The 2006 Trademark Dilution Revision Act Rolls Out a Luxury Claim and a Parody Exemption

26 Pages Posted: 24 Sep 2011

See all articles by Deborah R. Gerhardt

Deborah R. Gerhardt

University of North Carolina School of Law

Date Written: May 1, 2007

Abstract

In 2006, Congress changed federal trademark dilution law when it enacted the Trademark Dilution Revision Act (““TDRA””). This Article first outlines the history of the dilution doctrine in the United States so that the changes enacted through the TDRA may be understood contextually. The TDRA’’s new provisions are then delineated and explained. The author argues that the TDRA narrows the scope of federal dilution protection. Although the TDRA lowered the burden of proof to a ““likelihood of dilution”” standard, the Act’’s new definition of fame creates a high bar that will exclude many marks from qualifying for federal dilution protection. Finally, through a case study, the Article illustrates how the TDRA’’s parody exemption will work as a defense against dilution by blurring and dilution by tarnishment claims.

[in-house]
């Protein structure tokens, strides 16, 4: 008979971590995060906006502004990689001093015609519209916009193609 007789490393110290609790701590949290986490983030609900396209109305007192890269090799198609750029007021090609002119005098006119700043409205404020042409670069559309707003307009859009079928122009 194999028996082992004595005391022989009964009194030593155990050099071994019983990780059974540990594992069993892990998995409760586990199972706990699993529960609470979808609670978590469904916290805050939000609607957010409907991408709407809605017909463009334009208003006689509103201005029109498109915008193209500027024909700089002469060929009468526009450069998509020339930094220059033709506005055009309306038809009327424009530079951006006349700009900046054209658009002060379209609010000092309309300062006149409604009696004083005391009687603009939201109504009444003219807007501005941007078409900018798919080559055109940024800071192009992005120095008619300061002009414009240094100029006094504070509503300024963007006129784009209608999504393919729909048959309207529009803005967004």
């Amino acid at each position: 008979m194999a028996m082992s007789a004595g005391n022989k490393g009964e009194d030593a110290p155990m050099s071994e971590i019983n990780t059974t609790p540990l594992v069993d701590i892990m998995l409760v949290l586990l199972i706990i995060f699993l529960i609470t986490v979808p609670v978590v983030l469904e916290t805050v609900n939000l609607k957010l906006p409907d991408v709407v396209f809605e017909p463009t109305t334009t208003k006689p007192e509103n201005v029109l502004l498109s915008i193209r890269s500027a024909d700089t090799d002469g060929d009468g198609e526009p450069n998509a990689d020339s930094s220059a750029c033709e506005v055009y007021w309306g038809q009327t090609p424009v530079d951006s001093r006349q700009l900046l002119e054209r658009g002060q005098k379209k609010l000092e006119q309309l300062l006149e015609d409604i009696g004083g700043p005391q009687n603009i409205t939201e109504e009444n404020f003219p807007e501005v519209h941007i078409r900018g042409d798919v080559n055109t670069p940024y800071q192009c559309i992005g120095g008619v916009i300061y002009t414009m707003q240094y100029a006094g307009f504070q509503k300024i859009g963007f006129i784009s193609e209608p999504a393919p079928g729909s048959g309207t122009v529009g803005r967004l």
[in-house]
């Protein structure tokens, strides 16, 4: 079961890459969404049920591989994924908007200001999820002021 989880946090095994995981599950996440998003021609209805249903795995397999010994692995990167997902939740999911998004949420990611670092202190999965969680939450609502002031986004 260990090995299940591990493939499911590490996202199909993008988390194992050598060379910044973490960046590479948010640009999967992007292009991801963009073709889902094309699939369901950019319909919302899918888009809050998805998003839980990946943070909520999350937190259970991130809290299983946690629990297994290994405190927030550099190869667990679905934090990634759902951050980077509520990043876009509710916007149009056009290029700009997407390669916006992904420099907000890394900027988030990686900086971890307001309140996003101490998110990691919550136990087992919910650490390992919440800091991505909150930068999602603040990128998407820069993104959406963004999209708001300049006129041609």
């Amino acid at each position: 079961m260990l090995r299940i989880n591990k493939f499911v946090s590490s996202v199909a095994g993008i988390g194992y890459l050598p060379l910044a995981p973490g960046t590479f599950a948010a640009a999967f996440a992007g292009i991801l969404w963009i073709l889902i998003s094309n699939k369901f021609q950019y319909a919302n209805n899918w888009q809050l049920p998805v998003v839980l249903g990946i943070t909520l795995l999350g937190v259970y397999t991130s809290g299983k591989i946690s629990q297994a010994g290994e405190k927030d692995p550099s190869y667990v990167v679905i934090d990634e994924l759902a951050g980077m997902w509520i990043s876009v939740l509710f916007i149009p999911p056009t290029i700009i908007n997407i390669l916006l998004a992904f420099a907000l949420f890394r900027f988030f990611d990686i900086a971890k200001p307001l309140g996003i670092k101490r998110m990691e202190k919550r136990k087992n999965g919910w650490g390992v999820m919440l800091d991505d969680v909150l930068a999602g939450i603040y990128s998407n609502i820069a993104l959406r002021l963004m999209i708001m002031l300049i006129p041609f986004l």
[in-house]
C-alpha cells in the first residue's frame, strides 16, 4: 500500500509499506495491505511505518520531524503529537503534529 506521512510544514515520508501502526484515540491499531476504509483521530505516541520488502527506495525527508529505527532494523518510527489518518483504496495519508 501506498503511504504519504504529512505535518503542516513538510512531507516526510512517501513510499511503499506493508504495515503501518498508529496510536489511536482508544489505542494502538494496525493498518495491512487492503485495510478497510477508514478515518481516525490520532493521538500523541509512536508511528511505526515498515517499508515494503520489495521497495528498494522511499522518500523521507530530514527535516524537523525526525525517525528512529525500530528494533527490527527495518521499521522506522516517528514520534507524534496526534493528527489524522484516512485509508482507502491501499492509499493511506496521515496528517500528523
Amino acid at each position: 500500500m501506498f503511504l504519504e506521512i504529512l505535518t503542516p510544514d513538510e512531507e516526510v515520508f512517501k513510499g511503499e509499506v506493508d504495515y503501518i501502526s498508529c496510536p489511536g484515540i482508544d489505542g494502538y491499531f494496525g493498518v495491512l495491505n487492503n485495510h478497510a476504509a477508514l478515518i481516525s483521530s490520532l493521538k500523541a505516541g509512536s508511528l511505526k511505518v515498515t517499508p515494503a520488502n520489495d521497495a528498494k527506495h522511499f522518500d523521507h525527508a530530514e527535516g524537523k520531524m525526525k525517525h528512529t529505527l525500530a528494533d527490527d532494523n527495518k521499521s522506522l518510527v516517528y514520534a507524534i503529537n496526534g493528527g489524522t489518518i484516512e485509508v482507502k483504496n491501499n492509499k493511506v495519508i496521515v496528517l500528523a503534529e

Keywords: Trademark Dilution Brand Parody

Suggested Citation

Gerhardt, Deborah R., The 2006 Trademark Dilution Revision Act Rolls Out a Luxury Claim and a Parody Exemption (May 1, 2007). UNC Legal Studies Research Paper No. 1932337, Available at SSRN: https://ssrn.com/abstract=1932337 or http://dx.doi.org/10.2139/ssrn.1932337

Deborah R. Gerhardt (Contact Author)

University of North Carolina School of Law ( email )

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